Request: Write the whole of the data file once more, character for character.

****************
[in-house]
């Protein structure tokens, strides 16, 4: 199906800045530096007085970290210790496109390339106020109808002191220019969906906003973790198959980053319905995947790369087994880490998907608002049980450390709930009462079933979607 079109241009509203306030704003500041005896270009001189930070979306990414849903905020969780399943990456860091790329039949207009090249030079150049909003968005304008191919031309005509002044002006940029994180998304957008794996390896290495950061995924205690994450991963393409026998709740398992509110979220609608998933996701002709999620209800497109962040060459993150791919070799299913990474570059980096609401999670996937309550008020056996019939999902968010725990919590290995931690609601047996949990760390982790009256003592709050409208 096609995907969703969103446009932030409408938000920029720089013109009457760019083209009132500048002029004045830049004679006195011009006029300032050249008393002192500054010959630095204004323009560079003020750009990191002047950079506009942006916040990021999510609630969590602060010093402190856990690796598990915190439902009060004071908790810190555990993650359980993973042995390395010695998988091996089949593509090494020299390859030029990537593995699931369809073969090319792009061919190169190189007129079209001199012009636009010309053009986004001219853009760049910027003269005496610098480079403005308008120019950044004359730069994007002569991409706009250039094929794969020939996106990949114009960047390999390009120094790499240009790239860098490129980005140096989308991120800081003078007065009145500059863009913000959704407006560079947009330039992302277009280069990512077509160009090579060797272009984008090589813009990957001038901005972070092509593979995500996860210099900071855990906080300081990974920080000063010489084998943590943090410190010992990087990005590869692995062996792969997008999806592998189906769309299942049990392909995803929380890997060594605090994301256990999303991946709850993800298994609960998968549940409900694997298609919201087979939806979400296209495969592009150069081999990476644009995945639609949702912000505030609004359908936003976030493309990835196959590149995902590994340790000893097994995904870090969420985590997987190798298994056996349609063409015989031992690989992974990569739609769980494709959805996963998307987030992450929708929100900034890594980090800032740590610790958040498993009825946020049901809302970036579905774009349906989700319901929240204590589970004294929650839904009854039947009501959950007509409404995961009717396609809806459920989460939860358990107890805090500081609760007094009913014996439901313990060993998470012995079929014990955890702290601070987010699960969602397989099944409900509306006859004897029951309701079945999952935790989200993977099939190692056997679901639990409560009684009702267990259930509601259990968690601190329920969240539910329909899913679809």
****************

[in-house]
């Protein structure tokens, strides 16, 4: 199906800045530096007085970290210790496109390339106020109808002191220019969906906003973790198959980053319905995947790369087994880490998907608002049980450390709930009462079933979607 079109241009509203306030704003500041005896270009001189930070979306990414849903905020969780399943990456860091790329039949207009090249030079150049909003968005304008191919031309005509002044002006940029994180998304957008794996390896290495950061995924205690994450991963393409026998709740398992509110979220609608998933996701002709999620209800497109962040060459993150791919070799299913990474570059980096609401999670996937309550008020056996019939999902968010725990919590290995931690609601047996949990760390982790009256003592709050409208 096609995907969703969103446009932030409408938000920029720089013109009457760019083209009132500048002029004045830049004679006195011009006029300032050249008393002192500054010959630095204004323009560079003020750009990191002047950079506009942006916040990021999510609630969590602060010093402190856990690796598990915190439902009060004071908790810190555990993650359980993973042995390395010695998988091996089949593509090494020299390859030029990537593995699931369809073969090319792009061919190169190189007129079209001199012009636009010309053009986004001219853009760049910027003269005496610098480079403005308008120019950044004359730069994007002569991409706009250039094929794969020939996106990949114009960047390999390009120094790499240009790239860098490129980005140096989308991120800081003078007065009145500059863009913000959704407006560079947009330039992302277009280069990512077509160009090579060797272009984008090589813009990957001038901005972070092509593979995500996860210099900071855990906080300081990974920080000063010489084998943590943090410190010992990087990005590869692995062996792969997008999806592998189906769309299942049990392909995803929380890997060594605090994301256990999303991946709850993800298994609960998968549940409900694997298609919201087979939806979400296209495969592009150069081999990476644009995945639609949702912000505030609004359908936003976030493309990835196959590149995902590994340790000893097994995904870090969420985590997987190798298994056996349609063409015989031992690989992974990569739609769980494709959805996963998307987030992450929708929100900034890594980090800032740590610790958040498993009825946020049901809302970036579905774009349906989700319901929240204590589970004294929650839904009854039947009501959950007509409404995961009717396609809806459920989460939860358990107890805090500081609760007094009913014996439901313990060993998470012995079929014990955890702290601070987010699960969602397989099944409900509306006859004897029951309701079945999952935790989200993977099939190692056997679901639990409560009684009702267990259930509601259990968690601190329920969240539910329909899913679809």